One Democratic consultant who has worked sporadically with Aboussie in the past portrayed her as a less benevolent force.

“You want to know about Joyce Aboussie? Just ask Tom O’Donnell,” said the consultant, referring to an alleged power struggle at the top of Gephardt’s presidential campaign operation earlier this year.

O’Donnell, a former chief of staff and close adviser to Gephardt, decided to take on a reduced role in the campaign. He cited “personal and business considerations.”

Although O’Donnell insisted that he was never officially installed as campaign manager, rumors swirled that he and Aboussie clashed and that O’Donnell came out on the losing end. Others suggest that O’Donnell envisioned months of clashes with Aboussie and chose to scale back his involvement.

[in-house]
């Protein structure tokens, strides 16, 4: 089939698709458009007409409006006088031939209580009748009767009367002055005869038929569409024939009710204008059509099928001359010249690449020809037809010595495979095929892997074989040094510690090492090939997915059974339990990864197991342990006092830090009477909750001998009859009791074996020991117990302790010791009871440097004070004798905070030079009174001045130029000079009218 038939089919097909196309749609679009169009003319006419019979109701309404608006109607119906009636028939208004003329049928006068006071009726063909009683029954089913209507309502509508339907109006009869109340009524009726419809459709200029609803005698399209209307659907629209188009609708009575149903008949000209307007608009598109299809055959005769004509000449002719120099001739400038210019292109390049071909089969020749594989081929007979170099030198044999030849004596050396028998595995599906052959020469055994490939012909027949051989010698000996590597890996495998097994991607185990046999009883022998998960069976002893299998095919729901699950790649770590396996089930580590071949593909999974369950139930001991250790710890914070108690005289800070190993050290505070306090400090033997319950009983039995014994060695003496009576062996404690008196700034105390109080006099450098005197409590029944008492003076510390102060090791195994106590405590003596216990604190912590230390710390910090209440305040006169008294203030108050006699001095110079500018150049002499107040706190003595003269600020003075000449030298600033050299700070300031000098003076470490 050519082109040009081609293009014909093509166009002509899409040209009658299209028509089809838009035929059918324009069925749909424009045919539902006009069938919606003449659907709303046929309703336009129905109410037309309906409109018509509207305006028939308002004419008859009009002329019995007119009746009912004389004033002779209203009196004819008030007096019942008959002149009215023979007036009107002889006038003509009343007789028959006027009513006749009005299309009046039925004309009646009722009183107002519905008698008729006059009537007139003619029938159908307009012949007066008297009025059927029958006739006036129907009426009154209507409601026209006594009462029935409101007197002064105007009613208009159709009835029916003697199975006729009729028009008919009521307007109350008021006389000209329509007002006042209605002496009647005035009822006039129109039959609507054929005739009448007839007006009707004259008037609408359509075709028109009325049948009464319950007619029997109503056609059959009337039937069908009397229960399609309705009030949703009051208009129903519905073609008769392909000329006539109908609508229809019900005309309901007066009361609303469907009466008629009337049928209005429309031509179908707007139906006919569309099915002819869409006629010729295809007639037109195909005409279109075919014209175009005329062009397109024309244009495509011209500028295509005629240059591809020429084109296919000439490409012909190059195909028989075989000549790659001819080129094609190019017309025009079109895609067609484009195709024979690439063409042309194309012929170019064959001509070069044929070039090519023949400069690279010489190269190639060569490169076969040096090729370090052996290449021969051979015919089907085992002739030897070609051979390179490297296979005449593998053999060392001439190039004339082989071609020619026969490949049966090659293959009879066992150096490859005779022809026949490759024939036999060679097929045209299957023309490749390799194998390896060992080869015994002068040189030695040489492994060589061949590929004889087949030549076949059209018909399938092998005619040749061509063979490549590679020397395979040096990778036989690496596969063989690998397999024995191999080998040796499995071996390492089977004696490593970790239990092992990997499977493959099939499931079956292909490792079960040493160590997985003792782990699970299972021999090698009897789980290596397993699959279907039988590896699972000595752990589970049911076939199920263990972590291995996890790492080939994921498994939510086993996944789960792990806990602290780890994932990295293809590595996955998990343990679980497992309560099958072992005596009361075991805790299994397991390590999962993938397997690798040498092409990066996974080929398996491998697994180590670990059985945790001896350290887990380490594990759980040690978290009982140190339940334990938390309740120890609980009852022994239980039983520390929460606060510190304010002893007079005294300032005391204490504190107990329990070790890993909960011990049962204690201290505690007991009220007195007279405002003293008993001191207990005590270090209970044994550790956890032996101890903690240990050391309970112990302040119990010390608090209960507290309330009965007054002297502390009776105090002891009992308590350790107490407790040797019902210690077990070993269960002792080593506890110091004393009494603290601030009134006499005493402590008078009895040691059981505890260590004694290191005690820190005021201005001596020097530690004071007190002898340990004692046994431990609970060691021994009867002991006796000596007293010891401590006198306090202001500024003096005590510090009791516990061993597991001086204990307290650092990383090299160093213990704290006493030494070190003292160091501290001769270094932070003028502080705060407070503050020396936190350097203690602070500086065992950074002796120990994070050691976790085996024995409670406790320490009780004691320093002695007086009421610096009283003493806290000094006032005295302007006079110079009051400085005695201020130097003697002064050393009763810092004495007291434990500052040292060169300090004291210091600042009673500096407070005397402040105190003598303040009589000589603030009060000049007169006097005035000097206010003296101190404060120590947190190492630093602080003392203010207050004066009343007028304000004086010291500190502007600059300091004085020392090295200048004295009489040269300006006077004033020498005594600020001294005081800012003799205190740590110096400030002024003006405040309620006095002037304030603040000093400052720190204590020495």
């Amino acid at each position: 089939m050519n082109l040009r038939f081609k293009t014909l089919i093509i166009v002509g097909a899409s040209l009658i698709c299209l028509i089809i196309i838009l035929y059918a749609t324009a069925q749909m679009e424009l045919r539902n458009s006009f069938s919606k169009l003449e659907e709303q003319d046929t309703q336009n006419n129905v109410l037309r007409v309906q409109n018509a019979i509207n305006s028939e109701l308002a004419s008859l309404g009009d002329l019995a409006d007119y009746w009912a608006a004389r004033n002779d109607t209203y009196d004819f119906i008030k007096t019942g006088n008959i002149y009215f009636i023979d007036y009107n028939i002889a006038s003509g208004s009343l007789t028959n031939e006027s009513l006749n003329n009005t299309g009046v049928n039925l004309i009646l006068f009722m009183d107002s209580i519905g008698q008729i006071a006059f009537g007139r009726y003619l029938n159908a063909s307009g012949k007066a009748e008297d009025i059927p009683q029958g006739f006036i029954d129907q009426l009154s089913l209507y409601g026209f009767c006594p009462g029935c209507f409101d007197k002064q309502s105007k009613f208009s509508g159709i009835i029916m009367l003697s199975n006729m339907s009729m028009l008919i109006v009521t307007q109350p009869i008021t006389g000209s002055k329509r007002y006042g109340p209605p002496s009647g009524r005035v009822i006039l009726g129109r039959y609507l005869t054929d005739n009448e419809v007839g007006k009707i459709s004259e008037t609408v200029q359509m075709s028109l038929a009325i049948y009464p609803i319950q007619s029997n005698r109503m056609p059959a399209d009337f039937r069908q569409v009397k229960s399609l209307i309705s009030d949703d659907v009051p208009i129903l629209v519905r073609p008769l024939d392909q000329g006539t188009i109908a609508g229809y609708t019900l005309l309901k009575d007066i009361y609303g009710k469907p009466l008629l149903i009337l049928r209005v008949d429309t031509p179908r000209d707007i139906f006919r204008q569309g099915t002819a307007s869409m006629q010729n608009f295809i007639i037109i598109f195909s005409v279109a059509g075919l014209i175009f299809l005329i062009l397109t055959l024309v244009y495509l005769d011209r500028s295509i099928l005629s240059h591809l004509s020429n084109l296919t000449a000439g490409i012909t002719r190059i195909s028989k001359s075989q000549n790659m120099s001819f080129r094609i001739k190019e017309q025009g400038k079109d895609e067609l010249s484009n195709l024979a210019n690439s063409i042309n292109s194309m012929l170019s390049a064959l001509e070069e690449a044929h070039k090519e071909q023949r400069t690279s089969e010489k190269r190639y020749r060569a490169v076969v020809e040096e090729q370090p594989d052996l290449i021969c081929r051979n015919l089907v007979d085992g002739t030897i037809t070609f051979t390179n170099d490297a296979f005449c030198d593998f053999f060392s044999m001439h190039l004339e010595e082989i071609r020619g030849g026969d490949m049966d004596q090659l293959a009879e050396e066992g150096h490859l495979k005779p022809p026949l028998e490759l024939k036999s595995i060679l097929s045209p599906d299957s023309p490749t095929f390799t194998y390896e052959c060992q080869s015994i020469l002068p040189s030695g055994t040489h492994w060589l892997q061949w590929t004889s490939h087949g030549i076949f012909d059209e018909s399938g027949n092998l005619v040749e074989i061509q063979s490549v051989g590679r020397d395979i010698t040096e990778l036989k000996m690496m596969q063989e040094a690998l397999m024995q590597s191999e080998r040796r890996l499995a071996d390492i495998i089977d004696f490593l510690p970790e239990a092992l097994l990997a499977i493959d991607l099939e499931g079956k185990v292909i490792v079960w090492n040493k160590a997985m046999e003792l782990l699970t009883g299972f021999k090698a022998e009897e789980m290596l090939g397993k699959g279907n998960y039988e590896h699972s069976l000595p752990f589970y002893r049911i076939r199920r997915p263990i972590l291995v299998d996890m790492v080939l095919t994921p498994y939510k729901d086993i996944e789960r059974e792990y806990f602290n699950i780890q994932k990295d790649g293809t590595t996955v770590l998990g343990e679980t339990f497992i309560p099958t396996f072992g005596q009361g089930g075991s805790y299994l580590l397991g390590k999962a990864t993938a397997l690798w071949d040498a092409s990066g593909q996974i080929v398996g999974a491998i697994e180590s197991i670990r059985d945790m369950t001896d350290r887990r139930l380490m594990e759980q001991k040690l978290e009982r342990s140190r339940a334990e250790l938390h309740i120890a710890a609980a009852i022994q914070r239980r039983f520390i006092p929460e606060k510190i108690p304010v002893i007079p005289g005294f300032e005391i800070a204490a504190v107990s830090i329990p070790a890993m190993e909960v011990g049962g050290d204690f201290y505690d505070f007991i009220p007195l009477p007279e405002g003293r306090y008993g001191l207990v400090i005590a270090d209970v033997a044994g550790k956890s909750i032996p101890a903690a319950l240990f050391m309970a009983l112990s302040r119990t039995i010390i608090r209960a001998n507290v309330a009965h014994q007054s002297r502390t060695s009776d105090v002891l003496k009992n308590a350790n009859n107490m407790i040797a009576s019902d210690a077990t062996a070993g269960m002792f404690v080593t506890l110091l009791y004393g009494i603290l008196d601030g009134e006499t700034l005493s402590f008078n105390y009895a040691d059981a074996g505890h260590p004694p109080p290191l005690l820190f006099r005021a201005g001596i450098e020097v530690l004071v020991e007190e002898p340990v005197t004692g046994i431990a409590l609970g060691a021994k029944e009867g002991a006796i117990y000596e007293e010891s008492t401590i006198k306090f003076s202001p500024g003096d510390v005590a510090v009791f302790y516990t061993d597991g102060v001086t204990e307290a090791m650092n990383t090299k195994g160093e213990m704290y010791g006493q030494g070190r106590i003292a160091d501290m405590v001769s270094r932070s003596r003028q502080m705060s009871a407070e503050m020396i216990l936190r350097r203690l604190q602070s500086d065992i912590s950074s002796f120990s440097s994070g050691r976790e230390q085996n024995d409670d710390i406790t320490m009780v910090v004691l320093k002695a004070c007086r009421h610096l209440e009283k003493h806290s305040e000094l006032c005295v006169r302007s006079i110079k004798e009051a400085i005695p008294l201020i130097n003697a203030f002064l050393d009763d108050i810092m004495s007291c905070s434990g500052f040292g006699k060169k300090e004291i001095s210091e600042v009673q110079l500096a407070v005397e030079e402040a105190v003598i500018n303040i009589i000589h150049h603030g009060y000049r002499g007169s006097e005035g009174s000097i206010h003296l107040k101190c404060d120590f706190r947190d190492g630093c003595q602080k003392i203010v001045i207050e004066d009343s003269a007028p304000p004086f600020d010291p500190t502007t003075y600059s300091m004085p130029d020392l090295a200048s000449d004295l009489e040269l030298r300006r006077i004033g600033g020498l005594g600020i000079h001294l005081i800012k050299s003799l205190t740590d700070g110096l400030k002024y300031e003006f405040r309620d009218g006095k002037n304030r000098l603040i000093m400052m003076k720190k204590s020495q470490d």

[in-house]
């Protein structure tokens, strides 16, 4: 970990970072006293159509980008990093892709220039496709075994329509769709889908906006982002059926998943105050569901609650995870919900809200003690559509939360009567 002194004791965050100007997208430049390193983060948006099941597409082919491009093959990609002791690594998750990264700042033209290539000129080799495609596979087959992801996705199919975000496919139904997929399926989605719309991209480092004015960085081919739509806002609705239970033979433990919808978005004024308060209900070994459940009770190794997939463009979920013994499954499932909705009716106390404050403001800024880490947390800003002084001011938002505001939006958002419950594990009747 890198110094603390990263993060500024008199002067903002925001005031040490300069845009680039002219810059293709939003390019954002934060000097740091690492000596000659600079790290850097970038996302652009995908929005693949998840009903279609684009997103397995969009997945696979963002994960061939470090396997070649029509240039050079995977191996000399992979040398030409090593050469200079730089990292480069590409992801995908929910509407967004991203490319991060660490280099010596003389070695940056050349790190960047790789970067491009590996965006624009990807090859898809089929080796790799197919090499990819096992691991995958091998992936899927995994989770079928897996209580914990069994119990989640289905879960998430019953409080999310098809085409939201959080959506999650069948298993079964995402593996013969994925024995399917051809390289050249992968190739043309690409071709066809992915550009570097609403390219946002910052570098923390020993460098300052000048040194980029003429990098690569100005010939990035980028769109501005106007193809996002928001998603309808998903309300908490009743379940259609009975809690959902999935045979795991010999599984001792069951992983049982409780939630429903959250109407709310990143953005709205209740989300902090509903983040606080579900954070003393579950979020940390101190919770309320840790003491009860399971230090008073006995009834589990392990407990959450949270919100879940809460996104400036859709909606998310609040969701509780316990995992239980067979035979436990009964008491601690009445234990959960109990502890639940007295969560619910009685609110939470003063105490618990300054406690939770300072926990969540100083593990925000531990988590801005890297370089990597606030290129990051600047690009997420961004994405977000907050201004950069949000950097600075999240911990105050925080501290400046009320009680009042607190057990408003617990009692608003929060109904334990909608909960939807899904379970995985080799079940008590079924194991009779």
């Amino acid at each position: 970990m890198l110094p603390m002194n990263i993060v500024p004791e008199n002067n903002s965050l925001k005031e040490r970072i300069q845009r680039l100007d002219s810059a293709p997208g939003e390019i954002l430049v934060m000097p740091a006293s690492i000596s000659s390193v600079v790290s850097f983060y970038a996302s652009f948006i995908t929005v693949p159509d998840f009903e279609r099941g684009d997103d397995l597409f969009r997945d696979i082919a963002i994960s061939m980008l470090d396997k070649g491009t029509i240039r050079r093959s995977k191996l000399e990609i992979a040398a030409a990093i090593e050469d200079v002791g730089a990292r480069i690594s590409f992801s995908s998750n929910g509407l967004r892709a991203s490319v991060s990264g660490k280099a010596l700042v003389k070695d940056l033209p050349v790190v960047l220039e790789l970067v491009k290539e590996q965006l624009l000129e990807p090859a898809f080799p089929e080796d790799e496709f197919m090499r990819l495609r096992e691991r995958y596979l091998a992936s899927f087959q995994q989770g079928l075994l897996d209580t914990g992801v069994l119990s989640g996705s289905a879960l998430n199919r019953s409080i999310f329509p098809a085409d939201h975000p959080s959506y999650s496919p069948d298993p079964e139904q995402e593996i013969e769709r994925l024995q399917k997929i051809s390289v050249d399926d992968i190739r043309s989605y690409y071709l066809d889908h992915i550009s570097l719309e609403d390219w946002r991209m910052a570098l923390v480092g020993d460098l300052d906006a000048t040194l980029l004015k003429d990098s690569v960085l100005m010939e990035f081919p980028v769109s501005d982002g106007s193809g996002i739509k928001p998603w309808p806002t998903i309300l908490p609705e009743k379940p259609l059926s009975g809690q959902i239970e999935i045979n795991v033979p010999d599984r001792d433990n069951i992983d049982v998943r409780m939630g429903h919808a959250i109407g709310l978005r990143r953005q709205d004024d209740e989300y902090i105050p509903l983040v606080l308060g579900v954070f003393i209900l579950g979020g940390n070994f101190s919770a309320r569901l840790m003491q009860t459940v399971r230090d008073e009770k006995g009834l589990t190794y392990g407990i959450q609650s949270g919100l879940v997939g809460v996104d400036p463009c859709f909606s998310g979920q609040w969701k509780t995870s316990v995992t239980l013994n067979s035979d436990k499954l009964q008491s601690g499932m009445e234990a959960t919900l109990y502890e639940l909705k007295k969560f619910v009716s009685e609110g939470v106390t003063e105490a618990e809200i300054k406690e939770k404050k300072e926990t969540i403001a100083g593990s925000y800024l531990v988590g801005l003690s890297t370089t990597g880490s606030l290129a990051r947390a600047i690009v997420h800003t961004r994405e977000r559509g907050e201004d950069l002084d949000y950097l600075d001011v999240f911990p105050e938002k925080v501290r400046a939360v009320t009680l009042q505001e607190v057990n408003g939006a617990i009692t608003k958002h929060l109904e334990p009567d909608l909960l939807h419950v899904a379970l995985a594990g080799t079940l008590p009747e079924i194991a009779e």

“[Aboussie] is sitting in St. Louis, but she has a long reach and an awful lot of power,” the Democratic consultant noted.

Aboussie’s emphasis on keeping Gephardt in close touch with his Congressional district, while it rankles some, is seen as a crucial component of his efforts during the presidential primary process.

“The fact that she is in St. Louis keeps her close to the ground,” said Democratic pollster Mark Mellman. “She is sensitive to what real people are thinking and doing.”

With neighboring Iowa likely to preserve its first in the nation status on Jan. 19 and Missouri’s primary set for Feb. 3, Aboussie’s organizational know-how and Midwestern fundraising base seem perfectly suited to Gephardt’s needs.

Julie Gibson, chief of staff to Missouri Lt. Gov. Joe Maxwell (D), said that Aboussie is “one of the few people that knows field, knows targeting and knows how to organize people.”